In his second year on the ballot, Houston Astros icon Craig Biggio has come up just two votes short in his quest to be inducted into the Baseball Hall of Fame. Only 74.8 percent of the 571 Baseball Writers' Association of America members voted for Biggio — two-tenths below the 75 percent that is required for election.
Atlanta Braves pitchers Greg Maddux and Tom Glavine and White Sox slugger Frank Thomas earned election in their first year of eligibility and will join managers Bobby Cox, Tony LaRussa and Joe Torre at the induction ceremony this summer.
Astros first baseman Jeff Bagwell earned only 54.3 percent in his fourth year of the ballot, down from 59.6 percent last year.
In his second year on the ballot, Houston Astros icon Craig Biggio came up just two votes short.
Biggio's snub is positively mind-boggling. His Hall-worthy statistics speak for themselves, starting with his 3,060 hits, which is 21st all time. He also hit the most doubles (668) of any right-handed hitter in baseball history.
Biggio played in seven All Star games and earned four Gold Gloves awards. He is the Astros all-time team leader in a variety of statistics including Opening Day starts (19), at bats, hits, runs and doubles. He broke into the league as a catcher before moving to second base and even played center field for a couple seasons to accommodate Jeff Kent.
While some voters have dismissed Biggio as a "compiler" who was merely pretty good rather than great for a long time, baseball writers Joe Posnanski points to Biggio's six year peak from 1994 to 1999 when he "hit .306/.401/.473, scored 120 runs a year, hit 20 or so homers a year, stole 35 bases a year, (and) won four Gold Gloves." Posnanski ranks Biggio the 93rd greatest baseball player of all time.
As good as Biggio was, Bagwell, statistically, was even better. That's reflected in Bagwell's higher career WAR (79.5 vs 64.9). He is the Astros all-time leader in home runs, RBI and walks. Bagwell's 449 home runs, a total depressed by years playing in the cavernous Astrodome, still ranks 36th all time, and his career OPS of .948 is 21st. Bagwell also played great defense and was a smart baseball runner (over 200 steals).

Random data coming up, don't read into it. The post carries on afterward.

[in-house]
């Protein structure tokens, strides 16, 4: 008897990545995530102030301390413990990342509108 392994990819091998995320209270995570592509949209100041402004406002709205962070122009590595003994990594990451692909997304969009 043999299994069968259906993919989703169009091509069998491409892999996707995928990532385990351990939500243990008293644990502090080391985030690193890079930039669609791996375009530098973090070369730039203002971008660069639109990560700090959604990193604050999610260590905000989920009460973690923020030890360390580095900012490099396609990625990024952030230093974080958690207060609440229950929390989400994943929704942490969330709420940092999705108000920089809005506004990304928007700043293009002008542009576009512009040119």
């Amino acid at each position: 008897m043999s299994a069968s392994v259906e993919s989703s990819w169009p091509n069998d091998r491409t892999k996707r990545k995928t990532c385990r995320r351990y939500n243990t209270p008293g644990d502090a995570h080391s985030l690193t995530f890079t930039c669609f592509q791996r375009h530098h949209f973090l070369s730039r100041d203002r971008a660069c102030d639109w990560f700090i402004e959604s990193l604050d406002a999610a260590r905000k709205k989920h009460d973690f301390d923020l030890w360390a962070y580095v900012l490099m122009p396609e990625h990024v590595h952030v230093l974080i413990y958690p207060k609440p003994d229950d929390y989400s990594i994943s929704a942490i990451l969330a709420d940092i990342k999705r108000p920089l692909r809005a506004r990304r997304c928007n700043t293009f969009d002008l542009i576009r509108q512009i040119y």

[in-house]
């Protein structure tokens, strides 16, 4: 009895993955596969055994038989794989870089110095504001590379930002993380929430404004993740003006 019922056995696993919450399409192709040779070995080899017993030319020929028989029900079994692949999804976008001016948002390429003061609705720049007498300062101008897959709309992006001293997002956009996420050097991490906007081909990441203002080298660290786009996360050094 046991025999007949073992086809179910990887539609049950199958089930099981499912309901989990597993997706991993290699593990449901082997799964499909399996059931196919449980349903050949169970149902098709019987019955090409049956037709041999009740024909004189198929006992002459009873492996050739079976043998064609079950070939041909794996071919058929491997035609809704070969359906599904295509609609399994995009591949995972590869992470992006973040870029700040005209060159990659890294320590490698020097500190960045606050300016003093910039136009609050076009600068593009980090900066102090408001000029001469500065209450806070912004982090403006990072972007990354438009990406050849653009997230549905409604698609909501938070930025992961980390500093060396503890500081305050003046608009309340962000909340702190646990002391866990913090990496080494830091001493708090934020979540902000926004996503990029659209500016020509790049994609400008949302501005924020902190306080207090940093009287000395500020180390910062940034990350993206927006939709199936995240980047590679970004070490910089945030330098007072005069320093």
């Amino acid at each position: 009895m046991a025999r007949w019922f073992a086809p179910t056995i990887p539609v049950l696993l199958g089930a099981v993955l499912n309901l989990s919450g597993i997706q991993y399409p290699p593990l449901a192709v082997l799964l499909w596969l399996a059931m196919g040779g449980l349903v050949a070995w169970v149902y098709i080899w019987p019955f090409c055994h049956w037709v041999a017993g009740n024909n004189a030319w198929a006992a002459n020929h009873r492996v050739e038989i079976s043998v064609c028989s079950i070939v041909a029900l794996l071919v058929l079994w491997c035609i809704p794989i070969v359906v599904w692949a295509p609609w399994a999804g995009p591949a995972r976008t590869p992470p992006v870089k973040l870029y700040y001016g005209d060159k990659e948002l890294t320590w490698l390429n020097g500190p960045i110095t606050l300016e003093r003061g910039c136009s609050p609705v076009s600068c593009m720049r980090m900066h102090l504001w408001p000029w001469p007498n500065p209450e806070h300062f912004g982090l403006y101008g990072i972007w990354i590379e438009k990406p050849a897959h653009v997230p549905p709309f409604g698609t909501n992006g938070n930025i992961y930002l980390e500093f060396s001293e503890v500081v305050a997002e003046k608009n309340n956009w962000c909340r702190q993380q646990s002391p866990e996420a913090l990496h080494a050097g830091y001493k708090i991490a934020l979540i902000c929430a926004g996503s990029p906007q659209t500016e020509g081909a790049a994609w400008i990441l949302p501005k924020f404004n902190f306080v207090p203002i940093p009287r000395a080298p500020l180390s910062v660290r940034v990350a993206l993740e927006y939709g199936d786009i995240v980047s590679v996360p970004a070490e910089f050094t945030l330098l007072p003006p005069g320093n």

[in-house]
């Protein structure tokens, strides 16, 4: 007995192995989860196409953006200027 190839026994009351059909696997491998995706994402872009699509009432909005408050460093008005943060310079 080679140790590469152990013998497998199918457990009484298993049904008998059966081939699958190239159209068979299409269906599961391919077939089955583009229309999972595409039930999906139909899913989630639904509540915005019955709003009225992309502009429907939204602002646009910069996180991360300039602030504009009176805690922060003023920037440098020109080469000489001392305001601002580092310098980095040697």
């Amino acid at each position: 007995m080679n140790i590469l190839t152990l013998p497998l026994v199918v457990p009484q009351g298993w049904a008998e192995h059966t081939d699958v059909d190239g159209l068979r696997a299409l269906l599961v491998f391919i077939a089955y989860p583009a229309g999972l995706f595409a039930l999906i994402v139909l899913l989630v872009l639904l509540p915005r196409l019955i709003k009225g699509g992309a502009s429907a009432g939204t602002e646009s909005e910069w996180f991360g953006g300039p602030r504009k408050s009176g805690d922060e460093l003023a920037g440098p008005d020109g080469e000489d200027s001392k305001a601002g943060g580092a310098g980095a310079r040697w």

Some writers' suspicions that Bagwell may have used performance-enhancing drugs is cited for his exclusion from the Hall, even though he has consistently denied use and never tested positive. "Bagwell's incredibly well-rounded game makes him a blatantly worthy Hall of Famer," wrote Grantland's Jonah Keri. "His exclusion from the Hall of Fame will remain a black mark against voters until they put him in."
Together, Bagwell and Biggio led the Astros to their greatest period of success with six playoff appearances between 1997 and 2005, when the team made its only appearance in the World Series. They are the greatest players in franchise history, which is why their statutes are displayed outside Minute Maid Park. Both are Hall-worthy. Eventually, the voters will come to their senses and enshrine them.
Elsewhere, Houstonian Roger Clemens earned 35.4 percent in his second year on the ballot. Clemens earned seven Cy Young awards, is third all-time in strikeouts and ninth all-time in wins; he is, in other words, one of the greatest pitchers to have ever played the game. Unfortunately, his candidacy is also marred by PED accusations.